We all know that flu season is set to rear its ugly head in New York City, but is a measles outbreak on deck for the city as well?
As of last week, six children from Brooklyn were infected with measles, a highly contagious virus that counts high fever, cough and rashes among its many symptoms.
The cases appear to be primarily contained to children ranging from 11-months-old to 4-years-old within a portion of Willamsburg’s Orthodox Jewish community, The New York Times reported Monday.
“We know that the main child who was affected was a child who was unvaccinated and traveled to an area in Israel that was undergoing a measles outbreak,” Acting Health Commissioner Dr. Oxiris Barbot told the Times. “The problem is that we still have folks who refuse to get their children vaccinated, and that has consequences.”
The Health Department recommends the MMR vaccine for measles, mumps and rubella for all New York City children at age 12 months, with a second dose given between ages 4 and 6.
“Two doses of MMR vaccine are required to attend kindergarten through grade 12,” the department wrote on its website. “All persons, including infants aged 6- to 11-months, should be vaccinated prior to international travel.”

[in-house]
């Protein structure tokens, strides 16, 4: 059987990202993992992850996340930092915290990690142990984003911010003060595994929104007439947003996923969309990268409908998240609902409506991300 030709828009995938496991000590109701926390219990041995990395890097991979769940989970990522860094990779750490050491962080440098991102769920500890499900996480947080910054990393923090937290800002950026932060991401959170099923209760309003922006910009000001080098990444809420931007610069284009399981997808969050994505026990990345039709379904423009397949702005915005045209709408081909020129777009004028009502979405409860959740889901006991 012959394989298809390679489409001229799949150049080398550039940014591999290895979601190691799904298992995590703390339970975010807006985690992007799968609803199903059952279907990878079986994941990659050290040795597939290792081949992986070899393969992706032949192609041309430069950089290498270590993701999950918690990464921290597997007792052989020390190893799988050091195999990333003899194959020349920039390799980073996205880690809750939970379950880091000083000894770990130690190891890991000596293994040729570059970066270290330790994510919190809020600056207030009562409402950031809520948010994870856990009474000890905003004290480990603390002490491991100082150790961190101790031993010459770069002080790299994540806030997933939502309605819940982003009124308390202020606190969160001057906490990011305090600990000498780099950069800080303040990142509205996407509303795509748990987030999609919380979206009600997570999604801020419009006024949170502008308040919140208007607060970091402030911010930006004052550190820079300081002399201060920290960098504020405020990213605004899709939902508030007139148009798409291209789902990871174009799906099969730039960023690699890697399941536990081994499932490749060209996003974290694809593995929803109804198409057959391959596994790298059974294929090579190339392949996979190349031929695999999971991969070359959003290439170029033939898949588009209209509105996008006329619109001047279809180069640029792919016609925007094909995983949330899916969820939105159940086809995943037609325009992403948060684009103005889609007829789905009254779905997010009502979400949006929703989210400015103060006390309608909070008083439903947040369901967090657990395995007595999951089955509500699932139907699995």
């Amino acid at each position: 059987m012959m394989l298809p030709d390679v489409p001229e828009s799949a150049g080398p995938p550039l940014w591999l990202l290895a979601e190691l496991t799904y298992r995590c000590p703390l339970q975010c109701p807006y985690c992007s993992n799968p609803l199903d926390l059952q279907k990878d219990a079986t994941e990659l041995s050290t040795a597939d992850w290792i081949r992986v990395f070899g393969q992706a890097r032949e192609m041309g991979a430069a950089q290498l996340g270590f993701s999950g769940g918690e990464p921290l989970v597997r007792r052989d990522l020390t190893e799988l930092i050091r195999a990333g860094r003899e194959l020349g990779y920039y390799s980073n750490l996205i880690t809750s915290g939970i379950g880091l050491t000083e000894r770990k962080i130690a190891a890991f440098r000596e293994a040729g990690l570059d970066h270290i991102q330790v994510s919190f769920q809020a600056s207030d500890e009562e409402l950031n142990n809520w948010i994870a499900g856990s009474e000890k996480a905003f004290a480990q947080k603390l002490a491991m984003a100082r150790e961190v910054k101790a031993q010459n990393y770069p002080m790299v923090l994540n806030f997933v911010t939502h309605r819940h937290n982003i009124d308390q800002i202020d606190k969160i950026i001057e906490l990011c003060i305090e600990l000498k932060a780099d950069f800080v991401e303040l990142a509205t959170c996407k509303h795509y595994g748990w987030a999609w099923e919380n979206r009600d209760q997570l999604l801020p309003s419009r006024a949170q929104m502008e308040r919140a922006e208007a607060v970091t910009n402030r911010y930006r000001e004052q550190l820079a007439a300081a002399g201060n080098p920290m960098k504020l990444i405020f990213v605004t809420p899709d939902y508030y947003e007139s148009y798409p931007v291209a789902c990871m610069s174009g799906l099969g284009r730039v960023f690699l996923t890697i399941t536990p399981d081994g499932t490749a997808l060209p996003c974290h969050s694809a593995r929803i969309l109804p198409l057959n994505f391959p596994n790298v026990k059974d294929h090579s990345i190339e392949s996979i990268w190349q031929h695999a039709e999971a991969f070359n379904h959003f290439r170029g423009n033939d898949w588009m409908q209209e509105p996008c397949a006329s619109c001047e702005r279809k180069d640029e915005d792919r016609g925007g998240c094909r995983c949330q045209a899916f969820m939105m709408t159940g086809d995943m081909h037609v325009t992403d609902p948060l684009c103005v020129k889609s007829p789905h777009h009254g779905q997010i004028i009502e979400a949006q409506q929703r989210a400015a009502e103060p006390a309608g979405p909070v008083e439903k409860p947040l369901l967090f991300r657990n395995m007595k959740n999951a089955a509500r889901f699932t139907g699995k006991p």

The Health Department said last week there are seven confirmed people with measles in New York state. Five acquired the virus while traveling to Israel, and two were infected after being exposed to someone with the virus.
The Centers for Disease Control and Prevention said there were 137 individual confirmed cases of measles in 24 states, including New York, as of Sept. 8.
What consists of a measles outbreak?
According to the CDC, a measles outbreak consists of three or more linked cases. There have been 11 outbreaks reported in 2018 so far, according to the agency’s site, which was last updated on Sept. 26.
Measles symptoms typically appear about seven to 14 days after someone becomes infected, the CDC said.
The virus usually begins with a high fever, cough, runny nose and red, watery eyes, while tiny white spots may appear inside the mouth within two or three days.
After measles symptoms begin, a rash breaks out within three to five days, usually starting on the face near the hairline before spreading downward. They may join together as they spread and can be accompanied by small raised bumps and a high fever of 104 degrees or more.
The fever and rash will subside “after a few days,” the CDC said.
Ear infections and diarrhea are among the common complications associated with a measles outbreak, while pneumonia and encephalitis, or swelling of the brain, are among the more severe.
If you think you’ve been exposed to a measles outbreak, you should immediately call your doctor before going to their office so as not to spread the infection.
To find a clinic near you offering measles vaccines, call 311.